Parliament has chosen a new commissioner for children’s rights, in one of the first appointments made by the coalition of parties set to form a government this month.
In a symbolic change, the outgoing commissioner – a conservative figure who has opposed LGBT “ideology” and was once accused of endorsing the spanking of children – has been replaced by a candidate who has expressed support for LGBT rights and opposition to corporal punishment
Rzeczniczka Praw Dziecka wybrana, jest nią mec. Monika Horna-Cieślak‼️‼️ pic.twitter.com/nW5EWSWnCw
— Krzysztof Kwiatkowski (@Kwiatkowski2011) November 30, 2023
The five-year term of the current incumbent, Mikołaj Pawlak, expires this month. He was chosen in 2018, when the national-conservative Law and Justice (PiS) party had a majority in both houses of parliament, the Sejm and Senate.
Pawlak – a 43-year-old specialist in church law – has often been a controversial figure. Earlier this year, he announced an inspection of schools that had been ranked as the most LGBT friendly in the country. This was necessary to “protect children from criminals”, he said.
In 2020, Pawlak claimed that sex educators try to give children sex-change drugs and said that one such case had occurred in Poznań. However, the local authorities in that city noted that no such incident had ever been recorded. Pawlak never provided any evidence to support his claim.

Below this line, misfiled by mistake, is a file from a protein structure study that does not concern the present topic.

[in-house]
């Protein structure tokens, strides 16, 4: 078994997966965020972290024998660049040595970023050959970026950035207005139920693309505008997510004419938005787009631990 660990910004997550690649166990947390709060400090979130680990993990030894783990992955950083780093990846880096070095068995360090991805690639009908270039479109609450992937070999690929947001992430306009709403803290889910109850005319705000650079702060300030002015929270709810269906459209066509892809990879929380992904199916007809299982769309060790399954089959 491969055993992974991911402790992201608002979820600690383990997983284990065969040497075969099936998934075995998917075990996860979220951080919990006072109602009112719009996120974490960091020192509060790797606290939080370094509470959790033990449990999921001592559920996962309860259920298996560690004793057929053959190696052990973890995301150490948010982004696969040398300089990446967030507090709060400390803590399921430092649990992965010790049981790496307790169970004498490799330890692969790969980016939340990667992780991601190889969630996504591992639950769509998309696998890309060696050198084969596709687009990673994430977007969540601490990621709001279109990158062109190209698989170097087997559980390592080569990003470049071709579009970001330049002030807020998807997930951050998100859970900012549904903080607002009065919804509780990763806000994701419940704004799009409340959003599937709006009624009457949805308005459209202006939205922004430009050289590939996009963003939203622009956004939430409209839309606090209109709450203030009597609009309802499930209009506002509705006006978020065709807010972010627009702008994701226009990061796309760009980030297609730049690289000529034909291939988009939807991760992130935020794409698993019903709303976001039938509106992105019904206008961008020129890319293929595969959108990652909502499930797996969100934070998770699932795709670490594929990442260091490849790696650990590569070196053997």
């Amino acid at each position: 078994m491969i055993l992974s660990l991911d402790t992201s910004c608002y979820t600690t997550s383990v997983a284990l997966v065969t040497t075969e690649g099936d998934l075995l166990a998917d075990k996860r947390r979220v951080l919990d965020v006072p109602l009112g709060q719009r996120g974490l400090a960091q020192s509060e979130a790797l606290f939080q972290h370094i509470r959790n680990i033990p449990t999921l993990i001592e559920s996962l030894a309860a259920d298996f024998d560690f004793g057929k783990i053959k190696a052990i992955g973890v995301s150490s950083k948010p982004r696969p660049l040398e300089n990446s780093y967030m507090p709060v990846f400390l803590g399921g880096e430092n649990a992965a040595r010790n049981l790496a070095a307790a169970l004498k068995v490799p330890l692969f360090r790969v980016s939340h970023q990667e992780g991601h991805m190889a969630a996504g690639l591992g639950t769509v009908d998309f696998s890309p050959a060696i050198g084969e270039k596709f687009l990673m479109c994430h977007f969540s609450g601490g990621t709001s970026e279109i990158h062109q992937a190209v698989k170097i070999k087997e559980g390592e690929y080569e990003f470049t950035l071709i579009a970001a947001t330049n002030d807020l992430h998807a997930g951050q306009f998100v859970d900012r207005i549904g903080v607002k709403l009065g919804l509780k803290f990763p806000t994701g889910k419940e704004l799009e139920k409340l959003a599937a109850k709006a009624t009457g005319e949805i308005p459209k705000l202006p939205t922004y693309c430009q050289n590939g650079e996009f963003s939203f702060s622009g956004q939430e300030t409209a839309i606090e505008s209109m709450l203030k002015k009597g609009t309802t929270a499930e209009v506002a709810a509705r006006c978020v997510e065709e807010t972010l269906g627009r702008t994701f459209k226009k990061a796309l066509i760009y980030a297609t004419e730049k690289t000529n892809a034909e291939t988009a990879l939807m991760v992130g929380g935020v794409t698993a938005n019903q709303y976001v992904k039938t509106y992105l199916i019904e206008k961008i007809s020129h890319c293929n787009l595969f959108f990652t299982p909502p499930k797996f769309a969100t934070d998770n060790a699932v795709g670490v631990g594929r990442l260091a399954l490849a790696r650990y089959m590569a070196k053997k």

Last month, after PiS lost its parliamentary majority in elections and it became clear that a coalition of more liberal opposition parties would take power, Pawlak wrote a column warning that Christian crosses will be replaced in Polish schools by LGBT rainbow “rags” and the crescent, a symbol of Islam.
The children’s rights commissioner has announced an inspection of schools recently ranked as the most LGBT-friendly in Poland.
He wants to ensure principals „check employees against the register of paedophiles” so „children are protected from criminals” https://t.co/yGPzGeZ3BT
— Notes from Poland 🇵🇱 (@notesfrompoland) May 24, 2023
This week, parliament approved a new figure, Monika Horna-Cieślak, to replace Pawlak now that his term is ending. She is a 32-year-old lawyer and social activist who has been involved in promoting the rights of children and young people since she was a teenager.
During her confirmation hearings, Horna-Cieślak declared that she would support “Rainbow Friday”, an annual event in solidarity with LGBT people held in some schools. By contrast, Pawlak declared in 2019 that “schools must be free from the ideology that hides behind the tolerance of Rainbow Friday”.
Horna-Cieślak also said that she “believes sexual education is necessary”. The PiS government has sought to restrict access by sex educators to schools, arguing they want to “sexualise children”. But members of the incoming ruling coalition have pledged to improve sex education.
Grzegorz Płaczek of the far-right Confederation (Konfederacja) party condemned Horna-Cieślak as a “candidate of sex educators and the silent LGBT lobby”.